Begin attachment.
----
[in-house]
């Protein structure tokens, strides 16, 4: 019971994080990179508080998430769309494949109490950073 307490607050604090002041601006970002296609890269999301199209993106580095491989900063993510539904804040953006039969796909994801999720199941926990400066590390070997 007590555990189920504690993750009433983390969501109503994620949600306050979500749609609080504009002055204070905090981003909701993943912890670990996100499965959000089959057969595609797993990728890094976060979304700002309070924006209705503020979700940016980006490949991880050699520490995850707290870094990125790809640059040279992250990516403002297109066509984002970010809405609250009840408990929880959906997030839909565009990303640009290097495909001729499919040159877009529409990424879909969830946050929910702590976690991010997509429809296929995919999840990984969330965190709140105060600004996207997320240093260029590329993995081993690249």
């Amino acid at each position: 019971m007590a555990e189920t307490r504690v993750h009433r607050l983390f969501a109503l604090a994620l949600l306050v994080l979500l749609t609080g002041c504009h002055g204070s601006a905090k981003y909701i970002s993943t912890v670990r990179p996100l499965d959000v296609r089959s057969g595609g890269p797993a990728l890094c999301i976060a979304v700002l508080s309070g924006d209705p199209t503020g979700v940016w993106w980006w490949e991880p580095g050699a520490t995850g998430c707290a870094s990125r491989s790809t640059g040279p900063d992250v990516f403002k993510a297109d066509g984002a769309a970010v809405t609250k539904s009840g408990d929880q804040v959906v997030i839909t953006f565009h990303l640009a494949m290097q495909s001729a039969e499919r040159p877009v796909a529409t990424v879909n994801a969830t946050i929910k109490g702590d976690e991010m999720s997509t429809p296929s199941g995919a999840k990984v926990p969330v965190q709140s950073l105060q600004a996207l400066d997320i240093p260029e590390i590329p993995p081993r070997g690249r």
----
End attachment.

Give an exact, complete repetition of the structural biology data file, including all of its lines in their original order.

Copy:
[in-house]
């Protein structure tokens, strides 16, 4: 019971994080990179508080998430769309494949109490950073 307490607050604090002041601006970002296609890269999301199209993106580095491989900063993510539904804040953006039969796909994801999720199941926990400066590390070997 007590555990189920504690993750009433983390969501109503994620949600306050979500749609609080504009002055204070905090981003909701993943912890670990996100499965959000089959057969595609797993990728890094976060979304700002309070924006209705503020979700940016980006490949991880050699520490995850707290870094990125790809640059040279992250990516403002297109066509984002970010809405609250009840408990929880959906997030839909565009990303640009290097495909001729499919040159877009529409990424879909969830946050929910702590976690991010997509429809296929995919999840990984969330965190709140105060600004996207997320240093260029590329993995081993690249």
């Amino acid at each position: 019971m007590a555990e189920t307490r504690v993750h009433r607050l983390f969501a109503l604090a994620l949600l306050v994080l979500l749609t609080g002041c504009h002055g204070s601006a905090k981003y909701i970002s993943t912890v670990r990179p996100l499965d959000v296609r089959s057969g595609g890269p797993a990728l890094c999301i976060a979304v700002l508080s309070g924006d209705p199209t503020g979700v940016w993106w980006w490949e991880p580095g050699a520490t995850g998430c707290a870094s990125r491989s790809t640059g040279p900063d992250v990516f403002k993510a297109d066509g984002a769309a970010v809405t609250k539904s009840g408990d929880q804040v959906v997030i839909t953006f565009h990303l640009a494949m290097q495909s001729a039969e499919r040159p877009v796909a529409t990424v879909n994801a969830t946050i929910k109490g702590d976690e991010m999720s997509t429809p296929s199941g995919a999840k990984v926990p969330v965190q709140s950073l105060q600004a996207l400066d997320i240093p260029e590390i590329p993995p081993r070997g690249r």